This is a traditional washed coffee from Huehuetenango, Guatemala, produced by Dr. Carlos Serrano on his farm Finca Severa.
The flavor profile is bold with an emphasis on chocolate and citrusy notes like lemon and grapefruit.
Our roasters found that the coffee seems to take on heat and color somewhat quickly around first crack.
When brewed, the coffee can be a little intense at higher extraction percentages and might benefit from coarser grinds or quicker brew times.
Taste Analysis by Colin Cahill
This is a clean coffee with a broad audience; it leans towards more chocolate-y or more citrus-y flavors depending on the roast and brew method. With a creamy body, the chocolate notes give way to flavors reminiscent of a lemon curd set in a flakey, buttery crust. With its balance of sweetness, chocolate-y body, and citrus aftertaste, this could be a fun drip or pour-over coffee, as well as a classic espresso.
Source Analysis by Mayra Orellana-Powell & Chris Kornman
It’s not every day you get the opportunity to roast coffee grown by a doctor. However, with this coffee, from farmer Dr. Carlos Roberto Serrano Roa and his farm, Finca Severa, you can do just that. Coffee from Finca Severa has been a staple in the Royal menu for years and we’ve Crown Jeweled it almost every season since we started the program.
Sourced from a family-owned estate located within the municipality of Santa Cruz Barillas, in the department of Huehuetenango, Guatemala, Finca Severa was established by Dr. Carlos Roberto Serrano Roa in 1969 and named after his mother Severa. Over the past few decades, Dr. Serrano and his family have developed 111 of the 135 acre estate for coffee cultivation and preserved the remaining portion with natural forest and a pristine water source that is used for processing coffee.
Finca Severa has its own mill where cherry selection, depulping, fermentation, and drying are meticulously executed. Wastewater is treated before it is returned to the environment and coffee pulp is converted into organic fertilizer and returned to the coffee plants. Great care is taken to provide housing, healthcare, education, and social activities to those who work at the estate because the remoteness of the Finca Severa makes these essential amenities an important part of ensuring a dignified quality of life at the estate.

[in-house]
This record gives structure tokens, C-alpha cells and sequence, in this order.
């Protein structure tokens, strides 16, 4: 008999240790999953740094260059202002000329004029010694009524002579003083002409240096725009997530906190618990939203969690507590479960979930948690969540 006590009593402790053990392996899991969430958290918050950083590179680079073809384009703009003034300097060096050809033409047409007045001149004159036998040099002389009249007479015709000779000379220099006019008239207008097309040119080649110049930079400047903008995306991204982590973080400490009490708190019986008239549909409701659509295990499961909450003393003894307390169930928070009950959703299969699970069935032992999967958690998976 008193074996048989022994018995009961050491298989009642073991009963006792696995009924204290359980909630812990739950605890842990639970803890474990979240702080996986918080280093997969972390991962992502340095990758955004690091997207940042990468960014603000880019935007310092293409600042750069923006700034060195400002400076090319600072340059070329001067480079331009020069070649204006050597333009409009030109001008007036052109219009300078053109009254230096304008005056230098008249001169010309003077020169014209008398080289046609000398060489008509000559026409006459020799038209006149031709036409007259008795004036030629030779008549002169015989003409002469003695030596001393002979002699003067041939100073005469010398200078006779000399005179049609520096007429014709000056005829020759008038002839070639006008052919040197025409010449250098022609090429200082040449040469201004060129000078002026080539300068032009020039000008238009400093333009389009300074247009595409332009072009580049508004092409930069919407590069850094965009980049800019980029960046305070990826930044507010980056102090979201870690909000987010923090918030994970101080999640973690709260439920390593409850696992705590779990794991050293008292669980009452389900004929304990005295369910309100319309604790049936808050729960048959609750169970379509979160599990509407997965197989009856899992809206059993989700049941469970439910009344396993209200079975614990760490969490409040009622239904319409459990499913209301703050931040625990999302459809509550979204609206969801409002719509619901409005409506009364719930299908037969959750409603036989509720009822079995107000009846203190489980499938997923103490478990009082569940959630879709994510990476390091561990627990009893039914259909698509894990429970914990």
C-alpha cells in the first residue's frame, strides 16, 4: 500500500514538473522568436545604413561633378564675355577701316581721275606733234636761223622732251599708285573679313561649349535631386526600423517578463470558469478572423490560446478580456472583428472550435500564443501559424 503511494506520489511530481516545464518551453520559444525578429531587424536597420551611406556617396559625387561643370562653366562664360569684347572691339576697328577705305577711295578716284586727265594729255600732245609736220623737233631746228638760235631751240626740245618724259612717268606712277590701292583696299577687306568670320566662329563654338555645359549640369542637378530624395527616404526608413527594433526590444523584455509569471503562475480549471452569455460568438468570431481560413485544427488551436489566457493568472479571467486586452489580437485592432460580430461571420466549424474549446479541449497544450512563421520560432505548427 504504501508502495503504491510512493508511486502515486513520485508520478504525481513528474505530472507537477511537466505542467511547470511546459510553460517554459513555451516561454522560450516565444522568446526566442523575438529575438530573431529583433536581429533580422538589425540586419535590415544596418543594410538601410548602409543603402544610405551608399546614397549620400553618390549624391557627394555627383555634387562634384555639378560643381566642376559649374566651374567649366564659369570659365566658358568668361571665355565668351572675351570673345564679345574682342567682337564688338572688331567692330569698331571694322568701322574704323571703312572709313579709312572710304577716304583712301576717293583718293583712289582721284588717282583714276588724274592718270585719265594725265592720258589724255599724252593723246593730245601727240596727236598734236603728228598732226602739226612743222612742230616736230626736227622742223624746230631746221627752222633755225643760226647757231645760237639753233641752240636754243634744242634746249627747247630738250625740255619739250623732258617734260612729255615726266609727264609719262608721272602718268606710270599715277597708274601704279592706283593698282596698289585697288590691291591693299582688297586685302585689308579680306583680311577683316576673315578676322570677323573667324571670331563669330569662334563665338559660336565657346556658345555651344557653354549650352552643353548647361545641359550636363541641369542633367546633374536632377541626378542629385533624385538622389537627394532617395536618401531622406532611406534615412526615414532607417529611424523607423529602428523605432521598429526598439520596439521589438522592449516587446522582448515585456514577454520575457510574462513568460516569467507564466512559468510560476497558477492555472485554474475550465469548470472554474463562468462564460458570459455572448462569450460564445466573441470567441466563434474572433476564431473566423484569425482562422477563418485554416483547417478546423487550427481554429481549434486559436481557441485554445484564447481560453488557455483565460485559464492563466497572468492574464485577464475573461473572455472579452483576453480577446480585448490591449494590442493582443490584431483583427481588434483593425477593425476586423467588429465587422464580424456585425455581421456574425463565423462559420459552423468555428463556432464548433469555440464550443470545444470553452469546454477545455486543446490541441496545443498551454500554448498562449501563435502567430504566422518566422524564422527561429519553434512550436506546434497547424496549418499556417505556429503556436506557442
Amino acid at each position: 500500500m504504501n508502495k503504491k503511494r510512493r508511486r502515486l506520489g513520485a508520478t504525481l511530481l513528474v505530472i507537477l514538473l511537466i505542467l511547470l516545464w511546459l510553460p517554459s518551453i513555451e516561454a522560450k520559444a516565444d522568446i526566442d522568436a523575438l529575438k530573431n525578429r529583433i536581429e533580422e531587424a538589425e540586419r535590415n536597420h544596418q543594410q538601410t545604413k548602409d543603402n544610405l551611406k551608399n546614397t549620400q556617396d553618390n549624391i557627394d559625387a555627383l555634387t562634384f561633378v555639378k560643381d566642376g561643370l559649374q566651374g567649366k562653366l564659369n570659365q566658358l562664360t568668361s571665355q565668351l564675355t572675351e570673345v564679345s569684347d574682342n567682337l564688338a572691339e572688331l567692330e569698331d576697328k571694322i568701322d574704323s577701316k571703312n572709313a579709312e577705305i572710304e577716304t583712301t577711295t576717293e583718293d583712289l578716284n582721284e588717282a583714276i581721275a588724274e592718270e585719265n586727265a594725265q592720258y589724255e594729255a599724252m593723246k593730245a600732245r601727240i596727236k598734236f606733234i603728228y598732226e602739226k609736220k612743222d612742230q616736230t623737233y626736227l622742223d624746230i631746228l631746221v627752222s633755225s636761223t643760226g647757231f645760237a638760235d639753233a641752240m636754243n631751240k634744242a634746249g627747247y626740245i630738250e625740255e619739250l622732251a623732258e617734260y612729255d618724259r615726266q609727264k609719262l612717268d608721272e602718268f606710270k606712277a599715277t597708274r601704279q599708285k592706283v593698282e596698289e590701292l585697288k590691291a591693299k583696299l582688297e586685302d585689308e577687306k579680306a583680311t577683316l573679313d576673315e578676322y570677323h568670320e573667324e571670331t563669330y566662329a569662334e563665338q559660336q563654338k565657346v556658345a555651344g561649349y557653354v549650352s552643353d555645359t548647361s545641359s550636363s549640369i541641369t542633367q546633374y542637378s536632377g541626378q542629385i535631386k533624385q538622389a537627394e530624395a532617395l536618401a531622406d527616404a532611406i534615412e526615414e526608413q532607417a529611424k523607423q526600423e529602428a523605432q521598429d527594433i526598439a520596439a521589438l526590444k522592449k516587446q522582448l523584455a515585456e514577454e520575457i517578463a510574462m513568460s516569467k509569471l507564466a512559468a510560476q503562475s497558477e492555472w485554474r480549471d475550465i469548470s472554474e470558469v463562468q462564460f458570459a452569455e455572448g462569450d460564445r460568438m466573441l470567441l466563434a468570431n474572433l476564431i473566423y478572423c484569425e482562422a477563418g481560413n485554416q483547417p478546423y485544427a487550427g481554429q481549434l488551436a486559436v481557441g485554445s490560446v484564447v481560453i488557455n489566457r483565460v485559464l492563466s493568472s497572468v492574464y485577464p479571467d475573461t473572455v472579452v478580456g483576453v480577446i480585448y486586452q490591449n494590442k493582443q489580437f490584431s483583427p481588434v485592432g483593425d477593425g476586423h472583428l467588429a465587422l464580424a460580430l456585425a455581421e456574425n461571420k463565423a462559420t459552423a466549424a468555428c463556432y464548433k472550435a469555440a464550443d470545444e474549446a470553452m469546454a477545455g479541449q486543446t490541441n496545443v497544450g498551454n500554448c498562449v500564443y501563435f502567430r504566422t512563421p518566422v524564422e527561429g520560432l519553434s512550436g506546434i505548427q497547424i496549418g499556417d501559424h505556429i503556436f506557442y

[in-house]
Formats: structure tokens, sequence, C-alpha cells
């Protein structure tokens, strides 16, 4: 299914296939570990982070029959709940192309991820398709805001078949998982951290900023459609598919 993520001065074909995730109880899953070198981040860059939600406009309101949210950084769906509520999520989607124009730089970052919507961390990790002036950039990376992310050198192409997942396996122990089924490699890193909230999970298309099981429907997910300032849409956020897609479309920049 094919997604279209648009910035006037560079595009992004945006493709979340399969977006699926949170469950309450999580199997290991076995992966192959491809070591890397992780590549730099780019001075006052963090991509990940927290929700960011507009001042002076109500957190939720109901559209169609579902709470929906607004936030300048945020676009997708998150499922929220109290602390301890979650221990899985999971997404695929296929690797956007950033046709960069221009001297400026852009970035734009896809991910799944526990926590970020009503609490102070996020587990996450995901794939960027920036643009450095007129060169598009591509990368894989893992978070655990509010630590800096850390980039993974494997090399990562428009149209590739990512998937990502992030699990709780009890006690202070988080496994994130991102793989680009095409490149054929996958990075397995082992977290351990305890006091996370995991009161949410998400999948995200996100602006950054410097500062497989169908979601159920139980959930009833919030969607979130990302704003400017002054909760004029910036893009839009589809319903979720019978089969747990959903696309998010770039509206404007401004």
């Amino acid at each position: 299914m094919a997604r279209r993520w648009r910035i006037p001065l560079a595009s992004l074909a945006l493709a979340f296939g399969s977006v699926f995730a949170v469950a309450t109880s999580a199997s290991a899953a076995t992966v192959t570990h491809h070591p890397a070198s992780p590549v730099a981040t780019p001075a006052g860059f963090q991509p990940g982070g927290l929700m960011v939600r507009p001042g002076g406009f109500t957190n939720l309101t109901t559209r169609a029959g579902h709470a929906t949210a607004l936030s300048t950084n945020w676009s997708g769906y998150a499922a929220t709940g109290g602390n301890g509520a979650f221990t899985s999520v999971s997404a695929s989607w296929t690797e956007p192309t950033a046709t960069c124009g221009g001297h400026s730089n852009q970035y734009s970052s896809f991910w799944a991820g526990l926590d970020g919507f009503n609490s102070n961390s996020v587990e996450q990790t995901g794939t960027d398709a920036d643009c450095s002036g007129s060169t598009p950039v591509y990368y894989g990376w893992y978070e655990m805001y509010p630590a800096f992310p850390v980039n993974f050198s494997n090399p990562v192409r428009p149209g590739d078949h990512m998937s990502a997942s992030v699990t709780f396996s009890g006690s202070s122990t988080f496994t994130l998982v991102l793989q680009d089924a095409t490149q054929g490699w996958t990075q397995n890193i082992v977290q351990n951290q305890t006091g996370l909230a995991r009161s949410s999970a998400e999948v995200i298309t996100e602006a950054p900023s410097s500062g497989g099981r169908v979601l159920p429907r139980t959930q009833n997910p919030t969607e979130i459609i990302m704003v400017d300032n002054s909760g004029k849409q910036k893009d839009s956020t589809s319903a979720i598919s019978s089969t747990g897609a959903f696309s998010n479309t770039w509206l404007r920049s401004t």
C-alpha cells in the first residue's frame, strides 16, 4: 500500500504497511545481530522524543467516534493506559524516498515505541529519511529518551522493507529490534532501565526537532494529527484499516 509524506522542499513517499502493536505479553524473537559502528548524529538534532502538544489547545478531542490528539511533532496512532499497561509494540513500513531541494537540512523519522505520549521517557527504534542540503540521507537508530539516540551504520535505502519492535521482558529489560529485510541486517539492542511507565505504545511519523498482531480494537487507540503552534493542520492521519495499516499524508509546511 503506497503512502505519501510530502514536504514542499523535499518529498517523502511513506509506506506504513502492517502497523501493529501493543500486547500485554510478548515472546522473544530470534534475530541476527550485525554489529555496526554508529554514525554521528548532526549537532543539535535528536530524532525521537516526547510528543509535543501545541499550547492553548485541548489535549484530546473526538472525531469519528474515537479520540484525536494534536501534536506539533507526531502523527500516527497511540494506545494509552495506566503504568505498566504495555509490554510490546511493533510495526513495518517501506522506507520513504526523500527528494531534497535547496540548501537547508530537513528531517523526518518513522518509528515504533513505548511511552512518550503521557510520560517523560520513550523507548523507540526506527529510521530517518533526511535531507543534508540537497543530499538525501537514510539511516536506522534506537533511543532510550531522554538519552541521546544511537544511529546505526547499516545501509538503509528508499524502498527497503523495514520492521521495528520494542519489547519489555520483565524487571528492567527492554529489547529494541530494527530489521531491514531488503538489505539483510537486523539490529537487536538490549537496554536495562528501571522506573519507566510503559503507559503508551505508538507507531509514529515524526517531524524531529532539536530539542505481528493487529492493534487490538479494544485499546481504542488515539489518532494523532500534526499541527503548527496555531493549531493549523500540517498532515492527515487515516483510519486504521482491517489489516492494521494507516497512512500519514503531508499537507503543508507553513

Green Analysis by Chris Kornman
This is a fairly large-sized green coffee with a really clean physical appearance. The coffee takes color nicely in the roaster, as well. It’s not terribly dense, on the lower side of average, and has a slightly elevated moisture and water activity. Overall, you can expect the beans to behave nicely early in the roast but the high water activity and moderate density may cause a little extra heat absorption during later stages.
Dr. Serrano has a nicely diversified menu of cultivars in his farm, including the well-regarded dwarf Bourbon mutation Caturra which evolved in Brazil, and its less frequently seen Guatemalan counterpart Pache, first reported in 1949. There are also two introgressed hybrids in the mix, protection from the ever-present risk of rust and other afflictions traditional arabica varieties are prone to. Here, we have Sarchimor (the dwarf Costa Rican Villa Sarchi mutation crossed with the Timor Hybrid) and Anacafe 14, named for the coffee agronomy research and support organization in Guatemala.
Anacafe 14 belongs to the Catimor (Caturra x Timor Hybrid) group, but was then crossed with Pacamara (a hybrid of dwarf Pacas with giant Maragogipe); purportedly the inspiration for the cultivar came from a spontaneous occurrence. In either case, the result of this cross is a varied generation, from which selections were made for the best plants, and then non-uniform seeds bulked and distributed. The result is a genetically complex field of trees, capable of better resistance to disease but with a higher percentage of Arabica than traditional Catimor cultivars.
Diedrich IR-5 Analysis by Chris Kornman
Working with a slightly high moisture and moderate density coffee like this Guatemala, I decided to take a page from Doris’ new playbook and work with a slightly higher charge temperature and more open airflow settings throughout the roast.
At the turnaround, I opened the air halfway, and then to 100% at color change. The coffee seemed to be tracking nicely at the 70% gas setting, so I held my course on gas until about halfway through Maillard reactions when I began to back off incrementally in 3 small stages, nudging down to our lowest burner setting of about 30% power.
I’ve been paying more attention to the exhaust temperature profile on the Diedrich recently and have been trying to smooth it out a little for better heat environment consistency. My goal was to reach a temperature about 10 degrees above my intended end temp, and attempt to hold it there until just before the drop, which allowed the coffee to reach equilibrium with the environment naturally rather than by cutting the burners entirely.